Members of the Republican National Committee used to function as superdelegates, but for 2016 they are mostly bound to statewide winners. Moreover, the rules for binding delegates to primary and caucus results are pretty straightforward. So the Republican process seems more "democratic" than the Democratic process. But the Republicans have fail-safes, too — although they are indirect.

First, there is an important difference between binding delegates to a presidential candidate and selecting delegates. The binding of delegates happens via the primaries and caucuses, and that is what everybody pays attention to. But the process of selecting delegates usually happens at district and state party conventions. A common assumption is that the people selecting the national convention delegates are part of the reviled "establishment," but that is not so. These are usually not Beltway insiders, but faithful members of the grassroots, local and state party leaders, and state officials. Many have dedicated a lifetime to holding the Republican party together in their communities, through good times and bad — not necessarily because they earn a living from politics, but because they care about their party.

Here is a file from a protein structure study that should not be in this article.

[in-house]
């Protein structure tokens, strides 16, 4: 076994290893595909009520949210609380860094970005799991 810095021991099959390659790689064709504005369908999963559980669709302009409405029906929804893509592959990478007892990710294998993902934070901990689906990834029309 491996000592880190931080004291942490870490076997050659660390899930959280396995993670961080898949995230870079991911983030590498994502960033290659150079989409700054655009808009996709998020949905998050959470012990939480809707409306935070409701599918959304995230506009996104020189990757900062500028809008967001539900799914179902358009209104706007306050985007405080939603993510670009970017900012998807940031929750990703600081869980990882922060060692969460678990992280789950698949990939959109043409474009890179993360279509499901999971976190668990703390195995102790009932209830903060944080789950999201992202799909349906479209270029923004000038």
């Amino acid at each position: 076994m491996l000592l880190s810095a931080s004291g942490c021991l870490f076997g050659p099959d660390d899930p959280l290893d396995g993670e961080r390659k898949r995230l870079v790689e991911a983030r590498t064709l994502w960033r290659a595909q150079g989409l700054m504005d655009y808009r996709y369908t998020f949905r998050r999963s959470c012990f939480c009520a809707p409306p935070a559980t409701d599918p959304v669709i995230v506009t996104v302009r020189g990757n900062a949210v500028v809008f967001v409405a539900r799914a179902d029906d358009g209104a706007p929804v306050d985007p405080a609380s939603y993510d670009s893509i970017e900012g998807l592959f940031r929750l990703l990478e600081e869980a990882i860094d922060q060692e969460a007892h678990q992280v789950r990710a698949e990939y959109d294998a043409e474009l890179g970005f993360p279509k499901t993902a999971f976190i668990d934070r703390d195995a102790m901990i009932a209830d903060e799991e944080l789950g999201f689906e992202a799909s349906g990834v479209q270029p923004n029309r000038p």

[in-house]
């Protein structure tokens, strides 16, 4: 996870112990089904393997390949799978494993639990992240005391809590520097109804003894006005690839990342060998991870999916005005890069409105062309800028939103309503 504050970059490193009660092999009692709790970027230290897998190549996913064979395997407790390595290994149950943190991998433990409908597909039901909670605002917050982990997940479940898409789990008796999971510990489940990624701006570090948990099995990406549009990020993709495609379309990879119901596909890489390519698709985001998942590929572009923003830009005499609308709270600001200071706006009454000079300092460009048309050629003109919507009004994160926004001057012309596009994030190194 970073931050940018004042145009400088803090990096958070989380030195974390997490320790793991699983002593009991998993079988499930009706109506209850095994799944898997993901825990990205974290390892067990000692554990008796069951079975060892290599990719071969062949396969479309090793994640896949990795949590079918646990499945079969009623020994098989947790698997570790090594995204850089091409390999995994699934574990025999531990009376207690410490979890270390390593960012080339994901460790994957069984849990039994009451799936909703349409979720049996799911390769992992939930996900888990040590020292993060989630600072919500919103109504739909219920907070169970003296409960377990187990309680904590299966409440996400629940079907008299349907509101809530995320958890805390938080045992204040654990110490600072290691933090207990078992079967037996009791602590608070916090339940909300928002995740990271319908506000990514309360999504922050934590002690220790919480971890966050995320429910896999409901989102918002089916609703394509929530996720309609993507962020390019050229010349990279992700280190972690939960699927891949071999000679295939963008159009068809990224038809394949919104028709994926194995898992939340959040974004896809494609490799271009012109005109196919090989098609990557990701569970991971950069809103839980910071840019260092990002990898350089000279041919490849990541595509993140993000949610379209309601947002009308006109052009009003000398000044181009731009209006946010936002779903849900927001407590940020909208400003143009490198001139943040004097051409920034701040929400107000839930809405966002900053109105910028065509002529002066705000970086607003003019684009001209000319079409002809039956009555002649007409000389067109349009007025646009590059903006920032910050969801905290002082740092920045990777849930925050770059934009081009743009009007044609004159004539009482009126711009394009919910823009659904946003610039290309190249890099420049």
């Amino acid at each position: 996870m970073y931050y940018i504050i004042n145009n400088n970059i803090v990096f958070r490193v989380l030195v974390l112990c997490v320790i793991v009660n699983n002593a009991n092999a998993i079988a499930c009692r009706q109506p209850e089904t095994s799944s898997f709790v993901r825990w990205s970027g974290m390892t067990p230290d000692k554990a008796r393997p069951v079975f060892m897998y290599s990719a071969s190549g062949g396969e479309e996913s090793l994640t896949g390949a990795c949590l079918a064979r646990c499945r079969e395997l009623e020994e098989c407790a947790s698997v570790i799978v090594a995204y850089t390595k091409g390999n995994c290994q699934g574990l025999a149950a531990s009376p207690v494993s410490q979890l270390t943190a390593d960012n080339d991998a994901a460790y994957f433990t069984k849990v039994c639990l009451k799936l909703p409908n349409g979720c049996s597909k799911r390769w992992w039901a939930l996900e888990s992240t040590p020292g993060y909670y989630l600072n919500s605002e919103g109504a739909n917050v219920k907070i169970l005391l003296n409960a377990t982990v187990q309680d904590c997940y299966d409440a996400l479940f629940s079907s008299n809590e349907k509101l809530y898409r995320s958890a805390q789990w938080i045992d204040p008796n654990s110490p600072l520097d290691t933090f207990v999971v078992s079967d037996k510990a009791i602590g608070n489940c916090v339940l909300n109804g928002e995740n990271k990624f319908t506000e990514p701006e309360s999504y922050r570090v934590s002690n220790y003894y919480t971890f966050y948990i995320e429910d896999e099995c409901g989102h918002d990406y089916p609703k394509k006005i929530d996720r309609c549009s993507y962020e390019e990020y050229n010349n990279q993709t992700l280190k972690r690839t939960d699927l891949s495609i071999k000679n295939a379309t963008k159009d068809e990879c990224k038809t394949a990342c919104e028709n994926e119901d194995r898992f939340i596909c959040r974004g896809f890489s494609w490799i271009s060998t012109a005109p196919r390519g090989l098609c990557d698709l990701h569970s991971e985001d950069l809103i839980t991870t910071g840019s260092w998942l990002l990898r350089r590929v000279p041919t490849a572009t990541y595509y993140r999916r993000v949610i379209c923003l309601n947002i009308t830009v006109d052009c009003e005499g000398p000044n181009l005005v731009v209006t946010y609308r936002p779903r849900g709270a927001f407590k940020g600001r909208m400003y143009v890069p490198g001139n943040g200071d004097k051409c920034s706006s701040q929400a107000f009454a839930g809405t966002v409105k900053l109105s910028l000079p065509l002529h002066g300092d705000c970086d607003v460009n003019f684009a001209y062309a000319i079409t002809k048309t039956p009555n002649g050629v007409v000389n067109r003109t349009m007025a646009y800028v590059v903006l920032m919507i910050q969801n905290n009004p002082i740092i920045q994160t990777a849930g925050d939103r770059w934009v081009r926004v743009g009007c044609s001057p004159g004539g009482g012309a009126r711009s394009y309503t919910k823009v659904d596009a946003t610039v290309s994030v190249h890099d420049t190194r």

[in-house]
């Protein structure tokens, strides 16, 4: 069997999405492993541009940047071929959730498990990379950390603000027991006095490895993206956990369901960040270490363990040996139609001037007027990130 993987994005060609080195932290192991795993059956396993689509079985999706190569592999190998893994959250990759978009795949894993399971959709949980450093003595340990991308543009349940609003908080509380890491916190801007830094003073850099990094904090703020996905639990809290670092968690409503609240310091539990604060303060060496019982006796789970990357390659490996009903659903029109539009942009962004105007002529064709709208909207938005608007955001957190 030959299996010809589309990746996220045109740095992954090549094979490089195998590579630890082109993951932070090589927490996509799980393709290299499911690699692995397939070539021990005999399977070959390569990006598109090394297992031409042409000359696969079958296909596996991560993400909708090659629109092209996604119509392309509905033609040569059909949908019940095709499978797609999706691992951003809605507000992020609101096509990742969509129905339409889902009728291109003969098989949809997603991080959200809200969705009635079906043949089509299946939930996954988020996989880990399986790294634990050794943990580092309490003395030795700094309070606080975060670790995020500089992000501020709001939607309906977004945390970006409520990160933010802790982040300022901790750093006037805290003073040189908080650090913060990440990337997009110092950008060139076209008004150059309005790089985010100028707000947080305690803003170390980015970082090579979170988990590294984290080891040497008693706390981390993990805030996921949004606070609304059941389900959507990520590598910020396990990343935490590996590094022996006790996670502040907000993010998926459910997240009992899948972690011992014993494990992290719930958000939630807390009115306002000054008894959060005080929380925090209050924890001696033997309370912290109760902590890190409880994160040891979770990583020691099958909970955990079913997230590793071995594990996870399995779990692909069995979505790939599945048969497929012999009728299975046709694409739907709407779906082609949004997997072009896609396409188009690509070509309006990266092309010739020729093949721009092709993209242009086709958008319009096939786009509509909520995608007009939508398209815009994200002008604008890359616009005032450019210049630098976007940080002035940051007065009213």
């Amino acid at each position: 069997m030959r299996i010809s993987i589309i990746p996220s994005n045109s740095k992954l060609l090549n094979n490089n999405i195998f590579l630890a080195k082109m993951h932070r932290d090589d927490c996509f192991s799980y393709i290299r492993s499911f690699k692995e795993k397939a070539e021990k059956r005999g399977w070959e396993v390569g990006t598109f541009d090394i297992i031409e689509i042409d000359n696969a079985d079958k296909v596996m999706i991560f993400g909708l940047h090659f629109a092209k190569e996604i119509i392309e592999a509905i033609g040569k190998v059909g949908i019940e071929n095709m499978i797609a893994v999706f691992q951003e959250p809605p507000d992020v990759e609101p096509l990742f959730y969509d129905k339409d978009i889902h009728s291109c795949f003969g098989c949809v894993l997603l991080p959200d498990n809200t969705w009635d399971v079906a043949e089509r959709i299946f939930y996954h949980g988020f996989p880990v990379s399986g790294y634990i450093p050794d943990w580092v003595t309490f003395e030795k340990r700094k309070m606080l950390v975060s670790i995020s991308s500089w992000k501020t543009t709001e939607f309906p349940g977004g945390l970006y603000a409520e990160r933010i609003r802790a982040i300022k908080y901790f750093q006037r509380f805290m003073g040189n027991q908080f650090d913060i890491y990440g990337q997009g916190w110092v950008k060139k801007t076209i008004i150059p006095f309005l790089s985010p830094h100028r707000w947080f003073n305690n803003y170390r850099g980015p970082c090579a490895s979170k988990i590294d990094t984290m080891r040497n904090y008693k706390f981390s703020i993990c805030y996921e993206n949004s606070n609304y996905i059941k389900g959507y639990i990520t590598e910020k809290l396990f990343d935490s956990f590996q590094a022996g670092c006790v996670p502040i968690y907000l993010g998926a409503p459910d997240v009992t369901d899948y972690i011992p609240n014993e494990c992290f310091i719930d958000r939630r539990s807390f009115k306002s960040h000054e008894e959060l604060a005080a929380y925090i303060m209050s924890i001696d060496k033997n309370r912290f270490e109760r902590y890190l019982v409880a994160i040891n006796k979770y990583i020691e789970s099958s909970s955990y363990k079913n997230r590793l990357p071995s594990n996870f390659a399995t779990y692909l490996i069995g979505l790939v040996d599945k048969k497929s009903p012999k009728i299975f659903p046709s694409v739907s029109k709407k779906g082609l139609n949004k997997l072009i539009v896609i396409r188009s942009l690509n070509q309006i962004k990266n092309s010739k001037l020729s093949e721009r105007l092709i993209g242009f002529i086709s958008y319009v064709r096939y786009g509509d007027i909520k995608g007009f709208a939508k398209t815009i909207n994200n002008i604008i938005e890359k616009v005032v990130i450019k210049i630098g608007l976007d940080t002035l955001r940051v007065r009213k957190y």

There was an effort in 2012 to strip the delegates of all power, via a rule giving presidential candidates authority over who shall and who shall not be a delegate, but it was voted down. This is important, because the temporary rules of the convention in Cleveland this summer invest full sovereignty in the delegates over the presidential and vice-presidential nominations, as well as the party platform. Put simply, if a majority on the convention floor really does not want to do something, that something will not be done.